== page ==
Pretermitted heir

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A pretermitted heir is a term used in the law of property to describe a person who would likely stand to inherit under a will, except that the testator (the person who wrote the will) did not include the person in the testator's will.[1] Omission may occur because the testator did not know of the omitted person at the time the will was written.[2]

A will may contain a clause that explicitly disinherits any heirs unknown at the time that the will is executed, or any heirs not named in the will. While such a clause will not necessarily prevent a claim against an estate by a pretermitted heir, it may make it more difficult to succeed in such an action.[3]

Pretermitted child[edit]

One common category of pretermitted heir is the pretermitted child, born after the execution of the will. Claims may also potentially be brought by children born outside of the decedent's marital relationship.[2]

A person who claims to be a pretermitted child of a deceased parent may bring an action in probate court to contest the parent's will. Many jurisdictions have enacted statutes that permit a pretermitted child to demand an inheritance under the will. Some statutes allow a pretermitted child to claim their intestate share, while others limit the inheritance to an amount that is comparable to devises made in the will for the children who were alive when the will was written.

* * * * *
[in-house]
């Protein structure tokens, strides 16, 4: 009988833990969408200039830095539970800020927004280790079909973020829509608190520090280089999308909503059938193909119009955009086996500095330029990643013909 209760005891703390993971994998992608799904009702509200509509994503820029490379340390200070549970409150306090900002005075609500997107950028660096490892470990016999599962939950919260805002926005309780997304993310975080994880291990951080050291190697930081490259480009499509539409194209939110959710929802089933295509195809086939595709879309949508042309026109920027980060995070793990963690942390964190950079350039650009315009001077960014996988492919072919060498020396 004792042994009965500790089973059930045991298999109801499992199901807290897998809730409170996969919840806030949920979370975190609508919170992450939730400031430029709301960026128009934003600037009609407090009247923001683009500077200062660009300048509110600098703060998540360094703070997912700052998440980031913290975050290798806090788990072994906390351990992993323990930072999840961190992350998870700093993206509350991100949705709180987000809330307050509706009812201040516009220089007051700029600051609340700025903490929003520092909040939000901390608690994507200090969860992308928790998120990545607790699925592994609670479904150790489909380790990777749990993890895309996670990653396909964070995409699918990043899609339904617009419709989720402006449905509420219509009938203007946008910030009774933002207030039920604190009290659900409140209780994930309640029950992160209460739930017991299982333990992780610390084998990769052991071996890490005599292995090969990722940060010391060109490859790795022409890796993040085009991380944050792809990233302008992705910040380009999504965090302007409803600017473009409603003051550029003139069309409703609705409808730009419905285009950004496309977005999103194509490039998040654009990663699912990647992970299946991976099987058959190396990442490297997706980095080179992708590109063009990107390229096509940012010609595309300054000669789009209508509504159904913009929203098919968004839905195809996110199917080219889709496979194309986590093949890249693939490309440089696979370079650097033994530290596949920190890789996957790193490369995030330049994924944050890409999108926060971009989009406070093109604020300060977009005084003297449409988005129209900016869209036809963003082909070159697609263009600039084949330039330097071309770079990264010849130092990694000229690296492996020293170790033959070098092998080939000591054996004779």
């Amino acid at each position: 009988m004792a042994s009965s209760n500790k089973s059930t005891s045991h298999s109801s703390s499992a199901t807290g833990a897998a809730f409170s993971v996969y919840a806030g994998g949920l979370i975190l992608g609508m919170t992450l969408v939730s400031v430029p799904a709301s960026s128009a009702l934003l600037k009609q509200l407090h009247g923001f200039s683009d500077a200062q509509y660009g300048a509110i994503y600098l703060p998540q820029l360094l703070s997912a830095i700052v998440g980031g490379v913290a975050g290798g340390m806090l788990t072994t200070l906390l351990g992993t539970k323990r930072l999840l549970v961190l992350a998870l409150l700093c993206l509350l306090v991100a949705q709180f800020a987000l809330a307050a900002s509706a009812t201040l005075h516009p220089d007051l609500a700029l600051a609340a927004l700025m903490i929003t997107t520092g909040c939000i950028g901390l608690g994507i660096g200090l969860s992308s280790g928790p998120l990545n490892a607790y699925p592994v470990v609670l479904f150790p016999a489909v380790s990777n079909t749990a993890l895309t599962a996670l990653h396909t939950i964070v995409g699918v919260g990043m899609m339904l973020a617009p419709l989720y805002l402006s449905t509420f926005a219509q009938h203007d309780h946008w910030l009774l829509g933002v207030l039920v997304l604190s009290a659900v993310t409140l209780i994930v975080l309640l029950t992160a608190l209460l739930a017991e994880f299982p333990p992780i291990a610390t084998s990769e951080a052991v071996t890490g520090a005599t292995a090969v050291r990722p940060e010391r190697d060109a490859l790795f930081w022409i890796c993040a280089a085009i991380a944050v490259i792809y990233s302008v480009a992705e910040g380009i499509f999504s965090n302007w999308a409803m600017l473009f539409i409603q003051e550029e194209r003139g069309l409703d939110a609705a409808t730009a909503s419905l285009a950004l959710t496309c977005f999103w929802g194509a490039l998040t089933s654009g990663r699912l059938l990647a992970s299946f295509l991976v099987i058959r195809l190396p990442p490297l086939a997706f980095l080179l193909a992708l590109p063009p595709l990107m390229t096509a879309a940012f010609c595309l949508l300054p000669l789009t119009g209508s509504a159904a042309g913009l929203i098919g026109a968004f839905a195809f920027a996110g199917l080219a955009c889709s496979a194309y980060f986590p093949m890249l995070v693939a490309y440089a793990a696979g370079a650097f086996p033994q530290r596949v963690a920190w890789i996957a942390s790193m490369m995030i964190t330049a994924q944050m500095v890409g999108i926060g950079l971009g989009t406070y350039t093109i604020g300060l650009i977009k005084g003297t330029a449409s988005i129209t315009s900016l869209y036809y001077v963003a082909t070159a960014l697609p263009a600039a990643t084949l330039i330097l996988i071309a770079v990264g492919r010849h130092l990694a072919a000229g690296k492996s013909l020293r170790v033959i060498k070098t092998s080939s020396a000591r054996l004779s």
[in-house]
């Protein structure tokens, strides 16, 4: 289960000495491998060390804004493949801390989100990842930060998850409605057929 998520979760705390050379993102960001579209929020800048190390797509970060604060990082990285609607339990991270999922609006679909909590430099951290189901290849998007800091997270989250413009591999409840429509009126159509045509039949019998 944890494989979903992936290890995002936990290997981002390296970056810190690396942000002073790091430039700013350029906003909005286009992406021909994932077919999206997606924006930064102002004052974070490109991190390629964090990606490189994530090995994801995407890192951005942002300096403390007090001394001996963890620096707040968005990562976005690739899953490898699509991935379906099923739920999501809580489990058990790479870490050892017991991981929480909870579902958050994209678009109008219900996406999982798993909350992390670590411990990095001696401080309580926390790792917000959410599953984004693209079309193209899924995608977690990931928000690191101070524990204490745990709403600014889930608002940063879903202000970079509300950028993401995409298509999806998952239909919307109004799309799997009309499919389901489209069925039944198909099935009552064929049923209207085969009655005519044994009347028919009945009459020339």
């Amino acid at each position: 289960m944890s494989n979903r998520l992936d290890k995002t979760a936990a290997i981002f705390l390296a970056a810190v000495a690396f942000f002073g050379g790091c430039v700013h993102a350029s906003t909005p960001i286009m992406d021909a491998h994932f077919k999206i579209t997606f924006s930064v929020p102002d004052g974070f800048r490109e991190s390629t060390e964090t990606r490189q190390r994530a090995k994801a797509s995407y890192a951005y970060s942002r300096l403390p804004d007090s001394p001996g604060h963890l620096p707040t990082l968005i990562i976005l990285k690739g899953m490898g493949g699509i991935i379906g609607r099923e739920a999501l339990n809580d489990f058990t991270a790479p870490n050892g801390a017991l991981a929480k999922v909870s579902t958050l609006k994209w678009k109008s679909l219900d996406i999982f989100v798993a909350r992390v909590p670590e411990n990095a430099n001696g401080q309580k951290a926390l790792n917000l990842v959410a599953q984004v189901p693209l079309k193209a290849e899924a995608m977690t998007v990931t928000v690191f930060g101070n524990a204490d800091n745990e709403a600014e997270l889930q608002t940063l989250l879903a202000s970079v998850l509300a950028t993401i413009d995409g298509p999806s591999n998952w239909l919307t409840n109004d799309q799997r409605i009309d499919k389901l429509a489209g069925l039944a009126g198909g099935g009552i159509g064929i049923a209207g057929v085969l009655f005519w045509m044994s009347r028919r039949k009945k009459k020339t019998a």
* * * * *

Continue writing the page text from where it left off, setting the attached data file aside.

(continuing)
Some jurisdictions provide the same rights for a child who was pretermitted because, although born before the will was executed, he was not known of at the time the will was made. This may be because the child was incorrectly believed to be dead, or was adopted by the testator after the will was drafted.

Some jurisdictions prohibit a pretermitted child from claiming an inheritance if the will devised substantially all of the testator's estate to the surviving spouse, and the surviving spouse is the other parent of the pretermitted child. A child may also be denied the right to take under the will as a pretermitted heir if the child received an advancement against their inheritance - an inter vivos gift from the testator of an amount equivalent to what child might have otherwise received under the will.

When a court finds that a child was pretermitted and is entitled to inheritance, in order to provide the child with an inheritance the court may proportionally reduce the gift under the will to the decedent's other children, or may reduce gifts under the will to non-family members.[2]

Pretermitted spouse[edit]

Laws in most nations provide protection for a pretermitted spouse, a spouse whom the testator does not marry until after the execution of the will. Many jurisdictions provide that a pretermitted spouse will receive either her intestate share (what she would have received had the testator died with no will), or an elective share of the deceased spouse's estate (a set amount or formula provided by law for spouses who are fully or partially disinherited in the will).[4]

Like a pretermitted child, a pretermitted spouse may be explicitly disinherited in the will, or may be excluded from taking under the will if they received an advancement on their inheritance in anticipation of the marriage. A pretermitted spouse may also disclaim any interest in the testator's estate through an antenuptial or prenuptial agreement.

  1. ^ Larson, Aaron (13 June 2017). "How Probate Works". ExpertLaw. Retrieved 6 November 2017. 
  2. ^ a b c Hirsch, Adam J. (2015). "Airbrushed Heirs: The Problem of Children Omitted from Wills". Real Property, Probate and Trust Law Journal. 50: 175. Retrieved 6 November 2017. 
  3. ^ See, e.g., "Matter of Estate of Jetter, 1997 SD 125, 570 N.W.2d 26 (1997)". Google Scholar. Google. Retrieved 6 November 2017. 
  4. ^ Stout, Bruce L. (1997). "Planning for Possible Pretermitted Children and Pretermitted Spouses". Estate Planning. 24: 269.